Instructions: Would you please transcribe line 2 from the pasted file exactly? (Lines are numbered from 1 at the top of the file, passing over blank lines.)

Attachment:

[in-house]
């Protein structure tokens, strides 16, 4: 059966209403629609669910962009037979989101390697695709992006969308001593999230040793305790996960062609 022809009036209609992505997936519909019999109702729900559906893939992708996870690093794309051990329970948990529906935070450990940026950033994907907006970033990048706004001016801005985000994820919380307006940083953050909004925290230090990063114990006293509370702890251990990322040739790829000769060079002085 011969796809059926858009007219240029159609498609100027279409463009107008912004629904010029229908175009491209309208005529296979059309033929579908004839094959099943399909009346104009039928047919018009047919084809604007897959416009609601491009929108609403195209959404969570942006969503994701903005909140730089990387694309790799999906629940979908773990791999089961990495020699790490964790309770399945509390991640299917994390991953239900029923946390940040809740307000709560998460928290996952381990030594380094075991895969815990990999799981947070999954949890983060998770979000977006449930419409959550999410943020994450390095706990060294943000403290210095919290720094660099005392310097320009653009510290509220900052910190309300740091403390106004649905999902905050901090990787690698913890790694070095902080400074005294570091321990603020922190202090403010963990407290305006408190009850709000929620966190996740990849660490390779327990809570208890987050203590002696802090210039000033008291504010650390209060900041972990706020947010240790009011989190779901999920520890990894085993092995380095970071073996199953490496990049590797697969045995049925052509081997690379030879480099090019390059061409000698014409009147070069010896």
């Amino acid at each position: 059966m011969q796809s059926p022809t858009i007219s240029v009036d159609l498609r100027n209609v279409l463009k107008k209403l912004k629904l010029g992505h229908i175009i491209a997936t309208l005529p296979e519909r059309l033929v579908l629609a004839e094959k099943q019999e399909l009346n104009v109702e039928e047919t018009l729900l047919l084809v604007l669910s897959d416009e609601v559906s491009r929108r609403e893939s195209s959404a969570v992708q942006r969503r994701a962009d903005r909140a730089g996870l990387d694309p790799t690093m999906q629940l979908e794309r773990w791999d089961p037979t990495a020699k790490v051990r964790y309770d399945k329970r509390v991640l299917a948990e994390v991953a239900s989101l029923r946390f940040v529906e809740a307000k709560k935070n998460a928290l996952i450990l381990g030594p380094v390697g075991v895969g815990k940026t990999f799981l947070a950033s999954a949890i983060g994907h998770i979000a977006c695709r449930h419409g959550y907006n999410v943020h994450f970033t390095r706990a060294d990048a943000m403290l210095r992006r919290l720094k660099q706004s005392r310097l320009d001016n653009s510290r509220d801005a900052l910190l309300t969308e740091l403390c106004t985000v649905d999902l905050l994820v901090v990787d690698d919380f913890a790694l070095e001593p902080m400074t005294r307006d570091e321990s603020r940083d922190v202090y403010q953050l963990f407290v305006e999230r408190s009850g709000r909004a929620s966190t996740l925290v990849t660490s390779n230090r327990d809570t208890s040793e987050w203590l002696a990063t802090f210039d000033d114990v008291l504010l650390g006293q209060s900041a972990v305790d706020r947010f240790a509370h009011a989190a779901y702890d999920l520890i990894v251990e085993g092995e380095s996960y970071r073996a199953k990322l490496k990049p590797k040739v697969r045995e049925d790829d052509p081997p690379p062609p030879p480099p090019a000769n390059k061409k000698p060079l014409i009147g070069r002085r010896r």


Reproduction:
């Protein structure tokens, strides 16, 4: 059966209403629609669910962009037979989101390697695709992006969308001593999230040793305790996960062609 022809009036209609992505997936519909019999109702729900559906893939992708996870690093794309051990329970948990529906935070450990940026950033994907907006970033990048706004001016801005985000994820919380307006940083953050909004925290230090990063114990006293509370702890251990990322040739790829000769060079002085 011969796809059926858009007219240029159609498609100027279409463009107008912004629904010029229908175009491209309208005529296979059309033929579908004839094959099943399909009346104009039928047919018009047919084809604007897959416009609601491009929108609403195209959404969570942006969503994701903005909140730089990387694309790799999906629940979908773990791999089961990495020699790490964790309770399945509390991640299917994390991953239900029923946390940040809740307000709560998460928290996952381990030594380094075991895969815990990999799981947070999954949890983060998770979000977006449930419409959550999410943020994450390095706990060294943000403290210095919290720094660099005392310097320009653009510290509220900052910190309300740091403390106004649905999902905050901090990787690698913890790694070095902080400074005294570091321990603020922190202090403010963990407290305006408190009850709000929620966190996740990849660490390779327990809570208890987050203590002696802090210039000033008291504010650390209060900041972990706020947010240790009011989190779901999920520890990894085993092995380095970071073996199953490496990049590797697969045995049925052509081997690379030879480099090019390059061409000698014409009147070069010896």